Facebook photo tag suggestions: What's so bad about them anyway?

Summary:Facebook recently rolled out a new facial recognition feature for its Photos app. Like many new Facebook features, this one has stirred up controversy immediately.

Facebook recently rolled out a new facial recognition feature for its Photos app. Like many new Facebook features, this one has stirred up controversy immediately.

Initially, the feature asks Facebook users to match faces and friends, after which Facebook should automatically remember those features and tag users in groups far quicker. Of course, that isn't foolproof. It also has a lot of people talking about privacy standards on Facebook again - to the point where European Union data-protection regulators have launched an official probe to see if this has broken any laws.

While it probably hasn't (at least stateside), it certainly has tongues wagging about whether or not this invades privacy further. Personally, I don't have a strong opinion one way or the other. My first instinct and action was to disable the service, which seems to be the pattern with almost any new Facebook feature these days. Users really should be allowed to opt-in to services and see how they work before being thrown into them head first. (Literally this time.)

Facebook isn't the first photo application to come up with the idea of face recognition with tag suggestions anyway. Both Apple's iPhoto and Google's Picasa photo-editing software programs include this function, which comes in handy when sorting through massive libraries of photos. However, these apps don't upload the results so they're just kept private to the computer owner.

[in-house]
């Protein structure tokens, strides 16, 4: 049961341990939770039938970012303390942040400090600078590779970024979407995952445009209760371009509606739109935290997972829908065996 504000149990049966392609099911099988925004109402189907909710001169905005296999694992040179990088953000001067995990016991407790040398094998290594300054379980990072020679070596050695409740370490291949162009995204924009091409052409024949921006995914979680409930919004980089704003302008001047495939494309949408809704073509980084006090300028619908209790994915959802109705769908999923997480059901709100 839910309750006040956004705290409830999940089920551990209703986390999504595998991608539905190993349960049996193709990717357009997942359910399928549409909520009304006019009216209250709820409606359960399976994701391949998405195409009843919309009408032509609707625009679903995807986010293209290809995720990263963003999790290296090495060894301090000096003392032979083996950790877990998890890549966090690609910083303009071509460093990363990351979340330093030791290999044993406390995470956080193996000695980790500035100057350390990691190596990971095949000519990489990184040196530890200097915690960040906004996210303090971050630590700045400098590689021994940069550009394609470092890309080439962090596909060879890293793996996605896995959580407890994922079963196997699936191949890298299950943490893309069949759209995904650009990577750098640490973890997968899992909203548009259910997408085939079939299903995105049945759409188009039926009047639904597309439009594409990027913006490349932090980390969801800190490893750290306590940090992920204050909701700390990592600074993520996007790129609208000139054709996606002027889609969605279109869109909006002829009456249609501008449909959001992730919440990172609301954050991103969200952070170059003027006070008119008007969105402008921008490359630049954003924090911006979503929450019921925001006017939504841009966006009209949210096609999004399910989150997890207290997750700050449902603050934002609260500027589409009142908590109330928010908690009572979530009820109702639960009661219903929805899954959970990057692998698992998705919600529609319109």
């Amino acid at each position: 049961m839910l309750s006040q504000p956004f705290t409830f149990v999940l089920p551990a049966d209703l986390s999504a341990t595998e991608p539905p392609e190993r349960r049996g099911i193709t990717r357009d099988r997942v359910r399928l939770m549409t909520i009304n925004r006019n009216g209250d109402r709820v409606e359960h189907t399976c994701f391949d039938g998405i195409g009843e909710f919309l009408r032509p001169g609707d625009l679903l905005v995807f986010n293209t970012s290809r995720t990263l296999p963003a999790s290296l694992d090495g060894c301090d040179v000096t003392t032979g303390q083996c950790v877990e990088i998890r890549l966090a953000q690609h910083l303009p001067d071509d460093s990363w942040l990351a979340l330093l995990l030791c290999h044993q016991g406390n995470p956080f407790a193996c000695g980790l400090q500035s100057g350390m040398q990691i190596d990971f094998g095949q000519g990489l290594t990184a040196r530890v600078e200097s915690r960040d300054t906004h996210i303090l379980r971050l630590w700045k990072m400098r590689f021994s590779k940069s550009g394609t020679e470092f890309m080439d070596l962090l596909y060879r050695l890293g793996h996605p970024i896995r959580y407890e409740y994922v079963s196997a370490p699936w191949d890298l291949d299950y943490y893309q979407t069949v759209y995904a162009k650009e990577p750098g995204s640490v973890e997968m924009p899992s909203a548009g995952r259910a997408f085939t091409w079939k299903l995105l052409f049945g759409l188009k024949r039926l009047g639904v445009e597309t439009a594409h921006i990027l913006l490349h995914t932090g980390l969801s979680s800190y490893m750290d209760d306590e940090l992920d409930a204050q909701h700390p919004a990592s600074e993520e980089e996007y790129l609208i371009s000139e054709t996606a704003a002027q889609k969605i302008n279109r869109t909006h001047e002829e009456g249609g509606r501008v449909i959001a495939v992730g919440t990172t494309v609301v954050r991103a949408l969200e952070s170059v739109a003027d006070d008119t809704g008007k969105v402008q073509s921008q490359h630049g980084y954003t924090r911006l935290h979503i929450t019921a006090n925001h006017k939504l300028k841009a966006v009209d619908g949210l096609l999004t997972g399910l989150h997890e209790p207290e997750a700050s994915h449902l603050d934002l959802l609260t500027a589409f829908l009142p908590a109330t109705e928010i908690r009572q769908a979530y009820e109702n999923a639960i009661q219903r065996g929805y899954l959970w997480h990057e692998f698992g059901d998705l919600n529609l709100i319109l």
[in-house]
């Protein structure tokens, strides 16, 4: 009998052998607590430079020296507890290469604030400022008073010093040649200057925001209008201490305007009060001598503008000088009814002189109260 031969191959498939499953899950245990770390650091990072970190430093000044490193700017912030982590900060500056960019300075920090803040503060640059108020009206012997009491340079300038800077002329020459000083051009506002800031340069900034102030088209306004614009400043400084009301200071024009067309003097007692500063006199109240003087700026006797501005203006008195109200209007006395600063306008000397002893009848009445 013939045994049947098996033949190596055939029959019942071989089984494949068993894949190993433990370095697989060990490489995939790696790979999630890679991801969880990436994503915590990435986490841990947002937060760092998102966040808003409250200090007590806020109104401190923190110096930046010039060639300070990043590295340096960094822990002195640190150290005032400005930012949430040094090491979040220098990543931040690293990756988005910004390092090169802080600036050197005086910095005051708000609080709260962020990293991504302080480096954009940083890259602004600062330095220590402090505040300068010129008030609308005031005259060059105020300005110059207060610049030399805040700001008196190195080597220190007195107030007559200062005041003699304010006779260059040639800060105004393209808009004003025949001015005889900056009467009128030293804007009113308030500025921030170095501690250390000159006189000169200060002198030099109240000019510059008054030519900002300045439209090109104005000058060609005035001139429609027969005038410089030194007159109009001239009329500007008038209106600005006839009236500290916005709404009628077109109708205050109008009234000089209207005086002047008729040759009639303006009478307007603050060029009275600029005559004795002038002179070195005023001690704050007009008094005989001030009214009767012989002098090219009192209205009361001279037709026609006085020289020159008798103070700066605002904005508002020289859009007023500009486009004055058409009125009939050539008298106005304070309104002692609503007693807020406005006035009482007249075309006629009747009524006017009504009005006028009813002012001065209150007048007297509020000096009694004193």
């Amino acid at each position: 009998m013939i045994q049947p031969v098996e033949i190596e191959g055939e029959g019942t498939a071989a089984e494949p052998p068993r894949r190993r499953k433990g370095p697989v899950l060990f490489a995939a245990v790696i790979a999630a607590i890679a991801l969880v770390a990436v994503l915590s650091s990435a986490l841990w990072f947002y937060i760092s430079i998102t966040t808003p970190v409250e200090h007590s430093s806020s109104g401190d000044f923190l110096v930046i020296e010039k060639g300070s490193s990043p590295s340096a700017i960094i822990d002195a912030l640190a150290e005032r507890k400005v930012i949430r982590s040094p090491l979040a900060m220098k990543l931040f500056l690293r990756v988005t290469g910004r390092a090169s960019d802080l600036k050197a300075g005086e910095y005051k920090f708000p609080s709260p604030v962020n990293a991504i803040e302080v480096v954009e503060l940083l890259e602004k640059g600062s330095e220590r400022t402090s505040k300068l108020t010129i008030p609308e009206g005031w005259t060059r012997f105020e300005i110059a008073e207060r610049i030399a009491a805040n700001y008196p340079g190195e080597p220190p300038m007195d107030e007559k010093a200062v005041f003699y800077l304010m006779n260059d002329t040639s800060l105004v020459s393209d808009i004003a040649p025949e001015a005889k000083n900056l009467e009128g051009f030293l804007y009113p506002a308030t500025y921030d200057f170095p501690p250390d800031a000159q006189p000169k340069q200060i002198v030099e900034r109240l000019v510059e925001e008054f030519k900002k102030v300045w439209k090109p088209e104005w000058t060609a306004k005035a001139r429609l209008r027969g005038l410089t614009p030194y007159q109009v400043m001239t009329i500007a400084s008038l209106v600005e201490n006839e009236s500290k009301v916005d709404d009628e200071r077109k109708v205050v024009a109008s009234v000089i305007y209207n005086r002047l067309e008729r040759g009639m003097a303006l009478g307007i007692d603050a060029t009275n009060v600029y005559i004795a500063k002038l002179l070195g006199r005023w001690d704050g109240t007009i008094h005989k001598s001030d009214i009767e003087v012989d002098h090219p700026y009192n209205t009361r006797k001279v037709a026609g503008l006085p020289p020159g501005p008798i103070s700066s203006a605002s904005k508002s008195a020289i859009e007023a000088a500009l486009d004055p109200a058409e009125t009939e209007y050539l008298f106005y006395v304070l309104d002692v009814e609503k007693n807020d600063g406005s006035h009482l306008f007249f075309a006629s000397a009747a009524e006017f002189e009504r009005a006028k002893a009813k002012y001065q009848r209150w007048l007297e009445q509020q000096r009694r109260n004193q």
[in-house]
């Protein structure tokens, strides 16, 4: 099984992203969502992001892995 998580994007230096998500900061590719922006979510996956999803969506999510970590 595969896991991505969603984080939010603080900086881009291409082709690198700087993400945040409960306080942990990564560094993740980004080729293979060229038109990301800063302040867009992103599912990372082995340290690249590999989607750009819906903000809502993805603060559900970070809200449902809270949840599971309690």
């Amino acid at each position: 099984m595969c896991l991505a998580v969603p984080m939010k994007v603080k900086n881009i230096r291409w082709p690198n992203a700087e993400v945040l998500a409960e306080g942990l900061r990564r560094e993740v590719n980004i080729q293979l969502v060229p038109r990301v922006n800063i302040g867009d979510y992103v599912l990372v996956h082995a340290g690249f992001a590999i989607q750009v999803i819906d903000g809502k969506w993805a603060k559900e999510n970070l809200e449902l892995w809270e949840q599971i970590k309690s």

Nevertheless, there are some arguments for and against having such a feature available on Facebook:


  • Tagging multiple photos of the same people is far easier
  • Saves time and energy when tagging photos
  • Only friends can tag other friends in photos


  • Photos of you that you might not want tagged will be
  • Photos not of you might get tagged as you accidentally
  • Even more people you don't want seeing photos of you could have access to them
  • It's just another way to waste time on Facebook instead of doing something more productive

The last point is the most subjective, but it's definitely true to some extent. How do you feel about Facebook's face recognition feature for photos? Should it stay or go? Or does it even matter?

Related coverage on ZDNet:

Topics: Social Enterprise


Rachel King is a staff writer for CBS Interactive based in San Francisco, covering business and enterprise technology for ZDNet, CNET and SmartPlanet. She has previously worked for The Business Insider, FastCompany.com, CNN's San Francisco bureau and the U.S. Department of State. Rachel has also written for MainStreet.com, Irish Americ... Full Bio

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